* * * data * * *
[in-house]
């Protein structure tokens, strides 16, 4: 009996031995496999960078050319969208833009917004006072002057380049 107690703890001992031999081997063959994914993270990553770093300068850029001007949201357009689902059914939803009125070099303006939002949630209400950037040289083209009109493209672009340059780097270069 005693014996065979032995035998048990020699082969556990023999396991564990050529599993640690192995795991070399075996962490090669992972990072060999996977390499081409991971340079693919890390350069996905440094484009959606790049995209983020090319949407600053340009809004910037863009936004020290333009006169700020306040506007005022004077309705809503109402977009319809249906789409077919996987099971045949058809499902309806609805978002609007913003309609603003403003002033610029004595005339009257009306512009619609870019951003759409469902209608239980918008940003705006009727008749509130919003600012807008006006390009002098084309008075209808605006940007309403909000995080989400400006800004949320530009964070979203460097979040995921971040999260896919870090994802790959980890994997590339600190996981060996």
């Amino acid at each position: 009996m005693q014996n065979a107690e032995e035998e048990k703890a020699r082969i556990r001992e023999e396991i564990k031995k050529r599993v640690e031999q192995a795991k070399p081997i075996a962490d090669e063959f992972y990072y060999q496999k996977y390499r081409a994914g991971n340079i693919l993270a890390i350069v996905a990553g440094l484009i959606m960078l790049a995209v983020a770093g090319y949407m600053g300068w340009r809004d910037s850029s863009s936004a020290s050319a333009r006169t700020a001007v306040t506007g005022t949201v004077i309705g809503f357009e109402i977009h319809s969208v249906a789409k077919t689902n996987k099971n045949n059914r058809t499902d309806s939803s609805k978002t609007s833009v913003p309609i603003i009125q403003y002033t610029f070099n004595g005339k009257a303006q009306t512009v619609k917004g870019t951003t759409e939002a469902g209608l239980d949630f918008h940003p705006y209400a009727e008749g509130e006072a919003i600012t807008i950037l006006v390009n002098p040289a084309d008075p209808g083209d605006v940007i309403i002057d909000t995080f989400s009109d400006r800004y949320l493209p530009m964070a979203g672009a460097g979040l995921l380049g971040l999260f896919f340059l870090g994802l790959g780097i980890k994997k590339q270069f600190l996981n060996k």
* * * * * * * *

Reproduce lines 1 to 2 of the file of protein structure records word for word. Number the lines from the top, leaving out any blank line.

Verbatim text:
[in-house]
């Protein structure tokens, strides 16, 4: 009996031995496999960078050319969208833009917004006072002057380049 107690703890001992031999081997063959994914993270990553770093300068850029001007949201357009689902059914939803009125070099303006939002949630209400950037040289083209009109493209672009340059780097270069 005693014996065979032995035998048990020699082969556990023999396991564990050529599993640690192995795991070399075996962490090669992972990072060999996977390499081409991971340079693919890390350069996905440094484009959606790049995209983020090319949407600053340009809004910037863009936004020290333009006169700020306040506007005022004077309705809503109402977009319809249906789409077919996987099971045949058809499902309806609805978002609007913003309609603003403003002033610029004595005339009257009306512009619609870019951003759409469902209608239980918008940003705006009727008749509130919003600012807008006006390009002098084309008075209808605006940007309403909000995080989400400006800004949320530009964070979203460097979040995921971040999260896919870090994802790959980890994997590339600190996981060996």